US 5756385 A
Techniques of forming a flash EEPROM cell array with the size of individual cells being reduced, thereby increasing the number of cells which may be formed on a semiconductor substrate of a given size. Use of dielectric spacers in several steps of the process controls areas being etched or implanted with ions to something smaller than can be obtained by the highest resolution photolithography. Both split-channel and non-split-channel (no select transistor) types of memory cells are included. Example cells employ three polysilicon layers, having separate floating, control and erase gates. A technique of forming the memory cell gates with greater uniformity of conductivity level includes depositing undoped polysilicon and then using ion implantation to introduce the dopant. Field oxide is formed at an early stage in the process by CVD deposition and dry etching. The memory cell array and adjacent peripheral components are formed in a coordinated manner on a single integrated circuit chip.
1. A method of forming circuit elements in at least two non-overlapping regions of an integrated circuit on a substrate, comprising the steps of:
forming a first layer of silicon dioxide with a first common thickness in both of said first and second regions,
masking said first region against being etched,
etching away the first layer of silicon dioxide in the second region,
removing the mask over the first region,
forming a second layer of silicon dioxide with a second common thickness in both of said first and second regions, whereby silicon dioxide results in the first region with the first thickness and in the second region with both the first and second thickness,
anisotropically etching away portions of the silicon dioxide in both of the first and second regions according to a pattern thereacross, thereby to form openings therein according to said pattern, and
forming circuit elements in said openings within both of the first and second regions.
2. The method according to claim 1, wherein the circuit forming step includes forming an array of memory cells in the first region and peripheral circuits in the second region.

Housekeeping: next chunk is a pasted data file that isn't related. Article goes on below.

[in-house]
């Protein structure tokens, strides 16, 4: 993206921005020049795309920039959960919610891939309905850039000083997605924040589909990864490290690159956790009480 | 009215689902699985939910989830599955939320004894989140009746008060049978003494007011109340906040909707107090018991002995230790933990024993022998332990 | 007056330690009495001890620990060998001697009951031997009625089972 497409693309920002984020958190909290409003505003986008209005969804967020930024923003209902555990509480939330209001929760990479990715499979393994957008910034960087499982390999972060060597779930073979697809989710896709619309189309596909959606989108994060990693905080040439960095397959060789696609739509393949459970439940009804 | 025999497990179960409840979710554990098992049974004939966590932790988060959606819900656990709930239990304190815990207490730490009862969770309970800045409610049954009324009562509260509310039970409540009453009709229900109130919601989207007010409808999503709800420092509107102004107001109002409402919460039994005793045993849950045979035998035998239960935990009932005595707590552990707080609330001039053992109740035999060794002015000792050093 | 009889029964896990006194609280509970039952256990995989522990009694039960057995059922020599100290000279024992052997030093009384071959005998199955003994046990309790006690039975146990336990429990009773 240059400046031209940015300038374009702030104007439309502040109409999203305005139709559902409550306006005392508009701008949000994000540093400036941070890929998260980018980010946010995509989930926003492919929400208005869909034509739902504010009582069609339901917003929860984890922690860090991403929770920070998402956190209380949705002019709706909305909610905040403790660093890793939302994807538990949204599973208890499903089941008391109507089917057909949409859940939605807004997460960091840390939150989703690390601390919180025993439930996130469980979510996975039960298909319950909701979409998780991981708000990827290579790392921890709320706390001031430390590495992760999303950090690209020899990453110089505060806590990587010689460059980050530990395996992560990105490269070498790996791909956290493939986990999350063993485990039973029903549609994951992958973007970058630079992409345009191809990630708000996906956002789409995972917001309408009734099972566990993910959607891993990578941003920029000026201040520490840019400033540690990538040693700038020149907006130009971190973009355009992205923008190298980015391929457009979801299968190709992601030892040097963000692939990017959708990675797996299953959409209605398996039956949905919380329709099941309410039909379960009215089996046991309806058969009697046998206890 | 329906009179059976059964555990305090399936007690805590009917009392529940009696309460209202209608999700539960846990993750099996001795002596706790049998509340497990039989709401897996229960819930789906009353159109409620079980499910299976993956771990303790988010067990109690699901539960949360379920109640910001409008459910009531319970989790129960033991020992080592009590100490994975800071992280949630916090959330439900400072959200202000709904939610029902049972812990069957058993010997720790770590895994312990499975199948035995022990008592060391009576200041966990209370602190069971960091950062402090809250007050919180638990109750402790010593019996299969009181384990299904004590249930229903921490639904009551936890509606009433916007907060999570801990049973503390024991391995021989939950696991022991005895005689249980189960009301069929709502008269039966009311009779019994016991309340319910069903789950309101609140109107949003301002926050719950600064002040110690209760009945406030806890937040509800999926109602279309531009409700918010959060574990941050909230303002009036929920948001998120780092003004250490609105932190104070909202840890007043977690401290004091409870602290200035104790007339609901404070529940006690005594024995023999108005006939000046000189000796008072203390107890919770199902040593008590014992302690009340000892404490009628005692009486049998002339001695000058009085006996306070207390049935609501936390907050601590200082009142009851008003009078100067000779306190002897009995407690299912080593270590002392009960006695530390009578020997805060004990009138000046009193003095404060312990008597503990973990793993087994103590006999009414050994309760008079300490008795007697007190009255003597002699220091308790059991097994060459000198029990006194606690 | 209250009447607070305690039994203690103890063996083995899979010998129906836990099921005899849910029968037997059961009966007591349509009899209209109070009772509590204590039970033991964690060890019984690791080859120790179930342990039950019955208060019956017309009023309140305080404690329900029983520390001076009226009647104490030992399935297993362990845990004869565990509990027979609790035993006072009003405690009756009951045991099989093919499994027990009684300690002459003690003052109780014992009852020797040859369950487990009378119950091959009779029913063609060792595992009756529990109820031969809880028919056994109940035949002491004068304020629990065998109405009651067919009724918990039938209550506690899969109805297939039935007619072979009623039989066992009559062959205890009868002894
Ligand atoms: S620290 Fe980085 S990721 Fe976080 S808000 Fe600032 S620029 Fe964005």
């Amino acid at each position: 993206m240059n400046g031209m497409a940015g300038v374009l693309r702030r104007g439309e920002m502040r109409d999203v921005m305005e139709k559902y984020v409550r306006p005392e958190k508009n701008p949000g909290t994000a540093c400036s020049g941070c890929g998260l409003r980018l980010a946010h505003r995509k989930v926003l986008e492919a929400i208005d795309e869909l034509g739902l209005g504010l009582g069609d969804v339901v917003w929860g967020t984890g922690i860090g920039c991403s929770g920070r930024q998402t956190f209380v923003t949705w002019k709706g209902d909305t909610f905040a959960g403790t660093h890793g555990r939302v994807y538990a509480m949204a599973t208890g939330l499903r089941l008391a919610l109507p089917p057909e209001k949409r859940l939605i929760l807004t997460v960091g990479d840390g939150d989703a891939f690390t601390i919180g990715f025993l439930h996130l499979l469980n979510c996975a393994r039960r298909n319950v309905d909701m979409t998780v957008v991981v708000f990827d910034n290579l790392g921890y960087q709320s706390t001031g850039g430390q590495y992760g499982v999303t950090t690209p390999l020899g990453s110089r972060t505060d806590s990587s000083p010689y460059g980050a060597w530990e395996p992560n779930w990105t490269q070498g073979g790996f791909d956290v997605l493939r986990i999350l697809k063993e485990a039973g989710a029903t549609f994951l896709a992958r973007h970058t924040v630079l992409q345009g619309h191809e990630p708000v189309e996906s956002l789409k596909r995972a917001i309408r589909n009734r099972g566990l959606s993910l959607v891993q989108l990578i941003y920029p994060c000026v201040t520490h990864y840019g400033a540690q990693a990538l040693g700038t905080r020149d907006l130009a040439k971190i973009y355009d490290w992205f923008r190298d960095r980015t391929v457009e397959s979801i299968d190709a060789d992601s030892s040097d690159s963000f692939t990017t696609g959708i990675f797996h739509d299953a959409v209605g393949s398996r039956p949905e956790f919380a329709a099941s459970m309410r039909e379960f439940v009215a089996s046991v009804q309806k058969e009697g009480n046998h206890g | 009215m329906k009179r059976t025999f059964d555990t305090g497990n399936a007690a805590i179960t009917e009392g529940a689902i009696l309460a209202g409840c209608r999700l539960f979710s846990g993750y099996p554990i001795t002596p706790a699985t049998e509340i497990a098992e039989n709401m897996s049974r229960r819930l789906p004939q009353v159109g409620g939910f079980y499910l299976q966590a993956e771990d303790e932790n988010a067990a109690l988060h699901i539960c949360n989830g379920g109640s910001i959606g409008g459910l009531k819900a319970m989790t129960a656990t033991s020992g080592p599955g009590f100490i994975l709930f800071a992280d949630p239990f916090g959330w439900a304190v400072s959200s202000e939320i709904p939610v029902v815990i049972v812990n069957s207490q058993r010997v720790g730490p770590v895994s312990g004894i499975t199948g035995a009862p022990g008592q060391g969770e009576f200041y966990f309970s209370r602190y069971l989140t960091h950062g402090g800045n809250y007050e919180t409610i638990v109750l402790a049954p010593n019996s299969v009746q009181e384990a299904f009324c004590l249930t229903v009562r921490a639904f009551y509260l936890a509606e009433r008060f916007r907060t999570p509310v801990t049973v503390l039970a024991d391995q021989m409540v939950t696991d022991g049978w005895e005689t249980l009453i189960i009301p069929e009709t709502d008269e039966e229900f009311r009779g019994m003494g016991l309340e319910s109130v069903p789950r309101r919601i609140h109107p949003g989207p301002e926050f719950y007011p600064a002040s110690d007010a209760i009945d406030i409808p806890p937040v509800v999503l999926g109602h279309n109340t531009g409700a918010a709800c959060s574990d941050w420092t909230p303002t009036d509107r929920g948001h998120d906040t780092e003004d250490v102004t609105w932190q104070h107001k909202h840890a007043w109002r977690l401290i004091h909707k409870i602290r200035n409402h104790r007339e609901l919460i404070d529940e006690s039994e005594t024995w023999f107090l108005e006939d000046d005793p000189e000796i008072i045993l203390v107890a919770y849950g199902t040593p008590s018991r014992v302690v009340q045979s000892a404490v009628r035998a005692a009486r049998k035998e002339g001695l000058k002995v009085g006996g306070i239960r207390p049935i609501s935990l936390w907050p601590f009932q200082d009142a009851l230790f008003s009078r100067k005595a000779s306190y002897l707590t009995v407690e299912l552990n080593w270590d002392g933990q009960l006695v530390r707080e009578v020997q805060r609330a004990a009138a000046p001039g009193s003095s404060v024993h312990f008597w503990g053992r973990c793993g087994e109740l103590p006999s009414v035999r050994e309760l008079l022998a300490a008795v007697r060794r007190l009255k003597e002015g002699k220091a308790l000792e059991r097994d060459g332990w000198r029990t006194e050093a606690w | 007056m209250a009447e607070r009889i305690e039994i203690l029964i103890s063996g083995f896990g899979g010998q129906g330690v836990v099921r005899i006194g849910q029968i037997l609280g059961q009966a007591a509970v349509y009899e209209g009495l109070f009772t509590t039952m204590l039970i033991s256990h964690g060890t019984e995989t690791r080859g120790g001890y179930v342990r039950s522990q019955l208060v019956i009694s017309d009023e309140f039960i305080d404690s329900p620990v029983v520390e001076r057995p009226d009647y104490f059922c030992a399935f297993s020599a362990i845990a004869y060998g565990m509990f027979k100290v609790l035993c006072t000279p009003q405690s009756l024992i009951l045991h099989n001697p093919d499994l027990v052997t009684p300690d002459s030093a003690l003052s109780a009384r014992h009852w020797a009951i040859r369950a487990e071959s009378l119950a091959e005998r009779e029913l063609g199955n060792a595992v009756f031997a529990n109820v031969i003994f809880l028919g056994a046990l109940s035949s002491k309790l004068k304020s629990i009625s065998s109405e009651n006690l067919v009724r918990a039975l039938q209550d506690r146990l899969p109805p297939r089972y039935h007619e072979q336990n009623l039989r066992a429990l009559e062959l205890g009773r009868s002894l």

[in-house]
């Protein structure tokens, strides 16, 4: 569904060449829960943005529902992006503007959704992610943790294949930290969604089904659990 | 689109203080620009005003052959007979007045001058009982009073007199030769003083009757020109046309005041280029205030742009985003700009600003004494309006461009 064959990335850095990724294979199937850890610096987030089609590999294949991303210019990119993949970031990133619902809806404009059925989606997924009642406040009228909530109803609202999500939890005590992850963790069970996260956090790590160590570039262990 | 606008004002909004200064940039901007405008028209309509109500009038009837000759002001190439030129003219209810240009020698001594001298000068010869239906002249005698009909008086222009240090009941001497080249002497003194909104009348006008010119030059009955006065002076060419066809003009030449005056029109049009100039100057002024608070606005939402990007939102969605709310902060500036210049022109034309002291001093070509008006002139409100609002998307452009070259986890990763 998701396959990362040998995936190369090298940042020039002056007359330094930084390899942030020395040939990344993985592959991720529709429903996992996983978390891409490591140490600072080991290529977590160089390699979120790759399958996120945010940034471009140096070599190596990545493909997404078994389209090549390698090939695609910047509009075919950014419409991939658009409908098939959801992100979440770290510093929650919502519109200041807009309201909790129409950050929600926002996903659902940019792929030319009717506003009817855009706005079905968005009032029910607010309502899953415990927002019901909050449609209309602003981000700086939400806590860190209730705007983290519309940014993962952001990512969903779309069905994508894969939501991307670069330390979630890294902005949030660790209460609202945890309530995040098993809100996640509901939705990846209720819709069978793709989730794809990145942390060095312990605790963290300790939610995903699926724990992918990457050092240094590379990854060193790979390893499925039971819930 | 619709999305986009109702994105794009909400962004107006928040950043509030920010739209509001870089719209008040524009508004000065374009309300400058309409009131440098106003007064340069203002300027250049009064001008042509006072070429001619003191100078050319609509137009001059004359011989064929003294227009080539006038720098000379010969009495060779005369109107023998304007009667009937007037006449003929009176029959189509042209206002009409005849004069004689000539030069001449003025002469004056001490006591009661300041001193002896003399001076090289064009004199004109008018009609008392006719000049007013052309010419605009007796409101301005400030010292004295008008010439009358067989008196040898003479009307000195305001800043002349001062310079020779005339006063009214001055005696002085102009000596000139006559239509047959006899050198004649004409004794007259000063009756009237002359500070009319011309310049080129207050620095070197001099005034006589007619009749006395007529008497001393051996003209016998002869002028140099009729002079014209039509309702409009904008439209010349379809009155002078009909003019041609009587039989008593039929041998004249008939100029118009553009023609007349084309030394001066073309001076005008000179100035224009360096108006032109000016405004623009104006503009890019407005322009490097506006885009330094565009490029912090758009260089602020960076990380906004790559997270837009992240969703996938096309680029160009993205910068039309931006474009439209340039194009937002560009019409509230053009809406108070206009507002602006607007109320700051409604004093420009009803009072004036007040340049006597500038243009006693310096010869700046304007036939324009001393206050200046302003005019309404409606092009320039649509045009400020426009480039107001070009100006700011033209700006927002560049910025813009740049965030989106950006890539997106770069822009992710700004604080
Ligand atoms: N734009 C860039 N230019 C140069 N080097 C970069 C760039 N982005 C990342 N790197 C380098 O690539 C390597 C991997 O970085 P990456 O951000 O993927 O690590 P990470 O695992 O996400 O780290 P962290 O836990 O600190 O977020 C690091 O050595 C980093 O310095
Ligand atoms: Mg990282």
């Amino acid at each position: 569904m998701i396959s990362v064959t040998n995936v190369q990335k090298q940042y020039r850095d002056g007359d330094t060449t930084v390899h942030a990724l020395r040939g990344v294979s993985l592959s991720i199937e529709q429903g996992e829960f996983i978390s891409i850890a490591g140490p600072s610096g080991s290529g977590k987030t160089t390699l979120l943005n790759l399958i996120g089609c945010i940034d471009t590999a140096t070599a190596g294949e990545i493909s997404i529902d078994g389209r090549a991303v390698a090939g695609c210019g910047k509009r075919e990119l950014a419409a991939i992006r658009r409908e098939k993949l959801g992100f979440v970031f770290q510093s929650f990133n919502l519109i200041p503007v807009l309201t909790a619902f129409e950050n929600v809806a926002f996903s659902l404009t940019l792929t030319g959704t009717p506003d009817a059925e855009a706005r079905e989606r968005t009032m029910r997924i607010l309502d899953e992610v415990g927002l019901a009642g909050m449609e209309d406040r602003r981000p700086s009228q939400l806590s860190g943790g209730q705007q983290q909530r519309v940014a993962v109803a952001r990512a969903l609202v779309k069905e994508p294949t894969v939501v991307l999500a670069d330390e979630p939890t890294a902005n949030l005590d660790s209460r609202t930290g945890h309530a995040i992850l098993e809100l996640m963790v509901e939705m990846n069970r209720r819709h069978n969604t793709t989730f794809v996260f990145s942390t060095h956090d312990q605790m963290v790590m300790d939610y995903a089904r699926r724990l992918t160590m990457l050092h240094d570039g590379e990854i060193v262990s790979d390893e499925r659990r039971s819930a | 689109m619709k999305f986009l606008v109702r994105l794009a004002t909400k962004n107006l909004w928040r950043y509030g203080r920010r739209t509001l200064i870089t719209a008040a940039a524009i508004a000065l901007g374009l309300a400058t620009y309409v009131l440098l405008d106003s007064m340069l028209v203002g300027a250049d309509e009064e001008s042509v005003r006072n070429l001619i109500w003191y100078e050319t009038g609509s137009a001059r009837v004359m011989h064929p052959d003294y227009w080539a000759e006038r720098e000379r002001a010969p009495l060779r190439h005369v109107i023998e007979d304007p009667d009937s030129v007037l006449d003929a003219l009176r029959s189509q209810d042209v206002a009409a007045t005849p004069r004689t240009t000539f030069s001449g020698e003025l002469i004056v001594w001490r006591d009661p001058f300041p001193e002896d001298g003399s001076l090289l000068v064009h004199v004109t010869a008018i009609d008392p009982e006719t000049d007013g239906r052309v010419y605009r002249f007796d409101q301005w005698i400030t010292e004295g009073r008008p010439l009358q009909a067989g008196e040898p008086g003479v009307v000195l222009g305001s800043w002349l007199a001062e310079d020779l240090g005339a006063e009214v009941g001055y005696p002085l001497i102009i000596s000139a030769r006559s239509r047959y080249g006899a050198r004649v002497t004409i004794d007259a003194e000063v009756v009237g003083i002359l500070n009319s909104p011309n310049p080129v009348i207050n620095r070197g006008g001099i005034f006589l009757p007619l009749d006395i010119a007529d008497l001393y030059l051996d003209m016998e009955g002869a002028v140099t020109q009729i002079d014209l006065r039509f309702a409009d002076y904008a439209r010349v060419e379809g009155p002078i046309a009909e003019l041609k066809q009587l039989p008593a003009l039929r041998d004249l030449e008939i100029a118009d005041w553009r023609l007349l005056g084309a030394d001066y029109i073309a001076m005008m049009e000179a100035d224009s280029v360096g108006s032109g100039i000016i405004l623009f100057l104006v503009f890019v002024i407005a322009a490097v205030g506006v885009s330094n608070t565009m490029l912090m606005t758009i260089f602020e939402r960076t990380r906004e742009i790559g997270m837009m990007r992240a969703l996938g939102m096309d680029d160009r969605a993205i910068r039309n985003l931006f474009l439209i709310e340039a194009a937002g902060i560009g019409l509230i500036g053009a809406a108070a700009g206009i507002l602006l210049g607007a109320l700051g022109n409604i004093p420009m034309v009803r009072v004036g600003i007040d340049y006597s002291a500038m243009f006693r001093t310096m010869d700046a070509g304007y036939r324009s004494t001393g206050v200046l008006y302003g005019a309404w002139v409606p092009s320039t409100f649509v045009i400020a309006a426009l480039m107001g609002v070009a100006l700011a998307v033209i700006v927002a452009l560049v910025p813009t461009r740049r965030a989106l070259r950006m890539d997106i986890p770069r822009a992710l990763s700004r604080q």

3. The method according to claim 1 wherein the circuit forming step includes simultaneously forming at least some components of the circuit elements in both of the first and second regions.
4. A method of forming field effect transistors in a region of an integrated circuit surrounding a memory cell array, comprising the steps of:
depositing a field oxide layer on a semiconductor substrate surface by a CVD process,
anisotropically etching away portions of the field oxide layer according to a pattern thereacross, thereby to form openings in said layer with sidewalls that are substantially perpendicular to the substrate surface,
depositing a dielectric layer over the etched field oxide layer,
anisotropically etching away said deposited dielectric layer from the field oxide layer in a manner to leave spacers along the sidewalls of the openings in the field oxide layer, and
forming transistors in said openings between the spacers.
This is a division of application Ser. No. 08/414,333, filed Mar. 30, 1995, now U.S. Pat. No. 5,534,456 which in turn is a division of parent patent application Ser. No. 08/248,735, filed May 25, 1994 now U.S. Pat. No. 5,661,053.
This invention relates generally to arrays of non-volatile memory cells which each includes a field effect transistor with a floating gate, and, more specifically, to EEPROM and flash EEPROM arrays and processes of forming them.
Field effect transistors having floating (unconnected) gates have long been utilized to form a non-volatile, semiconductor memory. Electrons are moved onto or removed from the floating gate of a given transistor memory cell in order to program or erase its state. The state of such a transistor memory cell is determined by applying a voltage across its source and drain and then measuring the current which passes through the transistor. The programmed level of charge on the floating gate is retained for a long period of time, essentially indefinitely. Memory arrays of such transistor cells are commonly available in various forms, such as PROMs, EPROMs, EEPROMs and flash EEPROMs. Currently, flash EEPROM technology is being used for large capacity semiconductor non-volatile memory, either in place of, or in combination with, a magnetic disk drive memory system.